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How to Get a Picky Dog to Eat: 12 Vet-Approved Tips

Written by: Adam Mann

Last Updated on June 22, 2024 by Dogster Team

white dog refuses to eat his food in the bowl

How to Get a Picky Dog to Eat: 12 Vet-Approved Tips


Dr. Alice Athow-Frost Photo


Dr. Alice Athow-Frost

BVM BVS MRCVS (Veterinarian)

The information is current and up-to-date in accordance with the latest veterinarian research.

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It’s frustrating and concerning when your dog won’t eat their meals. You know that they need to eat, but they’re simply refusing to do so. It may be because they’re holding out and hoping for something better, but there are many other reasons that a dog might not eat their meals.

It might take a bit of trial and error, but with the tips highlighted here, we’re sure you can get even your picky eater to start scarfing down their meals in no time.

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The 12 Tips to Get a Picky Dog to Eat

1. Rule Out a Medical Problem

Difficulty: Moderate
Cost: Moderate to high

If your dog is normally a good eater but has suddenly started to refuse their food or has other signs of illness, it may be that there is a medical reason for this. If you suspect that your dog isn’t well, it is best to see your veterinarian sooner rather than later to ensure that they get the treatment needed. But if your dog has gotten the all-clear from your vet, keep reading to give some of these other options a try.

male veterinarian holding the dog up
Image Credit: Nestor Rizhniak, Shutterstock

2. Stick to a Routine

Difficulty: Moderate
Cost: Free

Most dogs thrive on consistency. If they know what to expect and when, they’re more likely to behave the way you want them to. Stick with the same food, give it to them at the same time, and avoid free feeding them.

This will keep your pup’s stress levels low and make it clear when their meals are ready and when they need to eat. Keep their life as routine as possible, especially until they start to eat their meals regularly.

3. Cut Out Treats & Scraps

Difficulty: Moderate
Cost: Free

If you’re trying to get your kid to eat dinner, you can’t fill them up on snacks just before the main meal! The same is true for your dog. Cut out the treats unless you’re training them, and avoid giving them table scraps. Instead, stick to strict meal times until they’re regularly eating their food.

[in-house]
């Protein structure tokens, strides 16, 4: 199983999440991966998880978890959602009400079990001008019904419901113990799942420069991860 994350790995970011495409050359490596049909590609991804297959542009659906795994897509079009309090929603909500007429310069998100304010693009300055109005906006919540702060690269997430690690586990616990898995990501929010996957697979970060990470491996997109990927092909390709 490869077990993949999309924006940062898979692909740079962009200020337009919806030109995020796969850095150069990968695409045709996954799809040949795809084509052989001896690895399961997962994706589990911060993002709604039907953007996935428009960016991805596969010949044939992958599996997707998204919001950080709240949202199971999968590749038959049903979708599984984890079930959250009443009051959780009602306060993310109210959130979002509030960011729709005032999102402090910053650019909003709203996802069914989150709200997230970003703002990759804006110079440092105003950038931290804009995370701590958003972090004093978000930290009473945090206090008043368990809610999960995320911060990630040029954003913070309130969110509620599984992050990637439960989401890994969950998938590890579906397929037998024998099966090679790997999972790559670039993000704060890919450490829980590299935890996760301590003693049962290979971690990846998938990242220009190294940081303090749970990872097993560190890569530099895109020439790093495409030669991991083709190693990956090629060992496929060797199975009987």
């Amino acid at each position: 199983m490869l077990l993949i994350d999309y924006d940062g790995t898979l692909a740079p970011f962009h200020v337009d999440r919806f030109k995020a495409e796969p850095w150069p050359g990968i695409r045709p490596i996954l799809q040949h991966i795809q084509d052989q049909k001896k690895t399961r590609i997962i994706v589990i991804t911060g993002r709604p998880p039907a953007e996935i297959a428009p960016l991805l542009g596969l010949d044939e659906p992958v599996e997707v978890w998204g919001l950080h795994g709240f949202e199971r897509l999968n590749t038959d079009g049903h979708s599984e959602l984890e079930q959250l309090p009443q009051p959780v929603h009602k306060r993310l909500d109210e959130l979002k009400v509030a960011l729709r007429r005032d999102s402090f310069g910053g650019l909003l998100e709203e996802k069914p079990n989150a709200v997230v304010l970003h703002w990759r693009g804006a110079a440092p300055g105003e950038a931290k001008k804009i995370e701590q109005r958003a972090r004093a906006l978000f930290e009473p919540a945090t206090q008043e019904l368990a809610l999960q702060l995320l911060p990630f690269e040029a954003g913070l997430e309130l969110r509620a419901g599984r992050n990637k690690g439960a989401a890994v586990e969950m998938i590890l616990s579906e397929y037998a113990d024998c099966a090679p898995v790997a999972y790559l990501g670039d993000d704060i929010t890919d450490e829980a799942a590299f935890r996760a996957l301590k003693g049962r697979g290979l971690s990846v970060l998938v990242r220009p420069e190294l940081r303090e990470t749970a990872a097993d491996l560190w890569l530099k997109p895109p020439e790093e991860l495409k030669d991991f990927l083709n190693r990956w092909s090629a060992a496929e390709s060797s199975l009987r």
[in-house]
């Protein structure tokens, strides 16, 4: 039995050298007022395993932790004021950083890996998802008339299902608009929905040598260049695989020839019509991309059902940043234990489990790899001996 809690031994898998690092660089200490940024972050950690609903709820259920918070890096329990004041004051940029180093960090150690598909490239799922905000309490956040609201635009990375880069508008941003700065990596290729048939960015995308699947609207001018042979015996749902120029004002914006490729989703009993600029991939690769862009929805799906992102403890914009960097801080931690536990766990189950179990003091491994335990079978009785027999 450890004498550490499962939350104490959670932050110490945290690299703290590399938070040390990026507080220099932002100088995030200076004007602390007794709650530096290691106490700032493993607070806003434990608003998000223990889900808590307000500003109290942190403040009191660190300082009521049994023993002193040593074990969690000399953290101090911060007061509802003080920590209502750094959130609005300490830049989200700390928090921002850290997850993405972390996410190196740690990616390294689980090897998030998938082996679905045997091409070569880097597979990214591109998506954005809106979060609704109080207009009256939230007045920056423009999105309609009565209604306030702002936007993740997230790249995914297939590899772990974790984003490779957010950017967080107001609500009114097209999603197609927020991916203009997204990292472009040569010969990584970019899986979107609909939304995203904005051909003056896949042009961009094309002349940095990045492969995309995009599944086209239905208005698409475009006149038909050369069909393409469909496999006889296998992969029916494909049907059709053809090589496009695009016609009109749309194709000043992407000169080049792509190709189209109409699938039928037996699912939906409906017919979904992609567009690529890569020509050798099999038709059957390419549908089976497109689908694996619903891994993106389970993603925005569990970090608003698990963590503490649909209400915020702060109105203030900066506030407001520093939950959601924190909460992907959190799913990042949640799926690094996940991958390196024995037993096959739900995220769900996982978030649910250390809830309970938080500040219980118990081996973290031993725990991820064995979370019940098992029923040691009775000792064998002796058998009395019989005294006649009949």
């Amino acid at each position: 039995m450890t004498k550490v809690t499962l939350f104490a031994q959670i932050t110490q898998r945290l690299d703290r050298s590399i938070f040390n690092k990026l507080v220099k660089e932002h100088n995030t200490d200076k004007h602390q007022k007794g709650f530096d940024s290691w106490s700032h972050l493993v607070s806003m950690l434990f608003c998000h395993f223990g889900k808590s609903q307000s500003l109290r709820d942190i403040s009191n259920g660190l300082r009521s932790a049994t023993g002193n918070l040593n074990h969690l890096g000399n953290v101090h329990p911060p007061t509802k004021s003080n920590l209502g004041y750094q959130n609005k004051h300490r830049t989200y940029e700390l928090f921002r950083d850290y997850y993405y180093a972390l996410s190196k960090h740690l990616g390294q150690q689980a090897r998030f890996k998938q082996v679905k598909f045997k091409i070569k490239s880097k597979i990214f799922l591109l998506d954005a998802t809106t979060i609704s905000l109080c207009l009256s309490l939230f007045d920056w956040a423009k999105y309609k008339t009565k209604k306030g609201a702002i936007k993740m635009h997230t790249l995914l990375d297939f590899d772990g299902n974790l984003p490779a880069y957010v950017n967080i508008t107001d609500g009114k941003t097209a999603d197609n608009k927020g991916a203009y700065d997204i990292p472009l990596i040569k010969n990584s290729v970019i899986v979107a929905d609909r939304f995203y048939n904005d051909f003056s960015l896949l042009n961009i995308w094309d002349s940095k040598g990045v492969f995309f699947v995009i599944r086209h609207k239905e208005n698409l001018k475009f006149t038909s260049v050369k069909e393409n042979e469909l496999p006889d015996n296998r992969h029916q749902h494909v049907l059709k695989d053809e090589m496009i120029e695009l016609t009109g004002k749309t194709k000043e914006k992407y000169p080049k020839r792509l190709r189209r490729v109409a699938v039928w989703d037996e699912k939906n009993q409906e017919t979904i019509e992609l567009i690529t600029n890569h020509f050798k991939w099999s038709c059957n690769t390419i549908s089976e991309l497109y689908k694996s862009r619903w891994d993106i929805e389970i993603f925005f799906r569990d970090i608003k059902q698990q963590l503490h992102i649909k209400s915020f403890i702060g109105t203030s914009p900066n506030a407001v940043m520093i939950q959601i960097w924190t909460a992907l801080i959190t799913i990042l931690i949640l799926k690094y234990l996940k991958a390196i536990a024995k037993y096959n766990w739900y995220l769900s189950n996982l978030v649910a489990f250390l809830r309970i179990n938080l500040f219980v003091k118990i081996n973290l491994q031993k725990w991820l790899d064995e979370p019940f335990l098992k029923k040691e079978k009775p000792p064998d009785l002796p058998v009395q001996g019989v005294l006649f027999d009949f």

Your dog may be upset that they can’t enjoy an afternoon snack, but you can distract them with a toy or take them for a walk.

dog begging for food while owner eating at table
Image Credit: New Africa, Shutterstock

4. Give Them Their Own Space to Eat

Difficulty: Easy
Cost: Free

Some dogs guard their food with all their might, and if you or other dogs are hanging around them when they are eating, they may be too stressed to eat. If you have multiple pets in your home, give the picky eater their own space and bowl to eat. They won’t need to compete for their food, and they may be able to relax enough to tuck in.

Having a quiet space to eat without having another pet trying to come in and scarf up their meal might be just what they need to settle down and eat at their own pace.

5. Get a Stainless-Steel Bowl

Difficulty: Easy
Cost: Low

Plastic bowls, especially older ones with dents and cracks, can hold bacteria that can make your dog unwell. Sometimes they’ll give off a scent that makes your dog’s food seem less appetizing. A stainless-steel bowl is durable and easy to clean and doesn’t retain foul odors.

Your pup will find their food more appetizing, and you can rest easier knowing that what they’re eating is safe.

Cute Samoyed dog eating from bowl at home
Image Credit: Pixel-Shot, Shutterstock

6. Provide More Exercise

Difficulty: Moderate
Cost: Free